I’d heard how nice the new trail is at Robinson Preserve, so I decided to check it out this morning. WOW! I believe I’ve found a new running home. Here’s a photo of my route so you can see how to get to this entrance off 9th.
Basically, turn left on 9th off 75th, just past King Middle, and drive to the end.
This trail is excellent for walking and running. The surface looks like packed mulch, several inches thick. It’s very easy on the lower body.
And apparently the wildlife like this part of the Preserve also. I came across this guy after he’d snagged breakfast.
NOTE: Restrooms are not at the large parking area. Keep going straight to find them. Look for this building.
You will enjoy this trail, whether it’s your first time in RB or you’ve been enjoying it a long time. Your options have been expanded. See you on the trail!
Here is our final team member’s note about her journey to Jordan.
On our trip I learned just how spoiled we are and how we take things for granted – so unappreciative and selfish.
I saw people with faith, love, and hope with a little of nothing that showed hospitality and welcomed us with open arms-thankful for what little they had and keeping their eyes on the Lord with hope.
When we think about faith like a mustard seed, I saw that firsthand in our home visits the church set up for the refugees where they could come together for the hope needed to carry on.
I worked with children that were far behind in learning and not allowed to attend public schools, and women with skills but could not go to work like we can. I saw how important the church school and women’s center and in-home visits are to those hurting refugees. It’s hard to put into words; just something you have to see to appreciate and understand the great need.
Something much needed that we all can do is pray! Prayers for their families, health needs, visas to be able to go to another country and get settled-just to know they’re not forgotten. The children need to be in school, women need a place to use their skills and feel self-worth, men need jobs to care for their families.
In all it was a very humbling, heartbreaking experience-an eye opener as I could see how we take things for granted but thankful for the opportunity to go, see, and do. Praise God!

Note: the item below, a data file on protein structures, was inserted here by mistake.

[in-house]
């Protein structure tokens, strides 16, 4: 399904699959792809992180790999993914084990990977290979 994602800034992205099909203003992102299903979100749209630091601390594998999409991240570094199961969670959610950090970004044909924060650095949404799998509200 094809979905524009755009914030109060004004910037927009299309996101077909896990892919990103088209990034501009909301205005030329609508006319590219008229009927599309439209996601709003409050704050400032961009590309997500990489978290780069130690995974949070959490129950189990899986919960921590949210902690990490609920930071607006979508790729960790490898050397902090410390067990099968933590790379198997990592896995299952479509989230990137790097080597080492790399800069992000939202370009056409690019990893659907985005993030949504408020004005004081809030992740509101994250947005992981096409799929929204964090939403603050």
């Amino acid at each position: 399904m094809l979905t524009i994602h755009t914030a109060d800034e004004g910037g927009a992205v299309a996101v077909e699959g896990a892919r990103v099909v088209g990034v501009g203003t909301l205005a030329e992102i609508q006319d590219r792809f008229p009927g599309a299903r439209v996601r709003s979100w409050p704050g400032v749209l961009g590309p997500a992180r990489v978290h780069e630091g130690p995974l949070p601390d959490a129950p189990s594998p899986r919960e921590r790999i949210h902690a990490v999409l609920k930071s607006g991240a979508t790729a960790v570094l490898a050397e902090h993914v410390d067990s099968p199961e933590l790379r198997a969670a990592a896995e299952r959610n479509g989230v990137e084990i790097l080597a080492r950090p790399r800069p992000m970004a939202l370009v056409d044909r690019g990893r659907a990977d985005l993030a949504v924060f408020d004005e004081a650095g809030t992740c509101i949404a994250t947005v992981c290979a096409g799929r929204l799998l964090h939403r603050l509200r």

Here is a second team member’s note about her journey to Jordan.
My recent journey was truly a journey of love and miracles. When I told my family that I wanted to go to Jordan their reaction was, “No way.” It is hard to explain why as a retired grandmother I felt God was calling me to take this leap of faith and following His lead. I have no visible talent-can’t sing (but I can make a joyful noise), can’t do physical work, but I can and do have a huge capacity for love. And God had a plan for me and my love.
While we were there, my time was spent at the Women’s Center and on home visits. Let me tell you about the Women’s Center. The center offers women the opportunity to come together to learn crafts to perhaps sell them and earn a little money, but more importantly it gives them the chance to fellowship with one another and with us. I met so many beautiful and wonderful women who are just like us in so many ways, but are so much stronger, happier, funny and joyful. One Syrian woman absolutely blew me away in every way; but perhaps the most heart breaking way was her answer when I asked her where she wanted to go. Most people said Canada, Australia, or perhaps Brazil; but her answer was she wants to go home, back to Syria.
See, we are all basically the same; we want to be home. And perhaps many of the beautiful, wonderful people God gave me the blessing of meeting may not get to go home until we are all home with Jesus in heaven.
Our team that went to Jordan had a life-impacting journey. Here is one member’s note about his journey.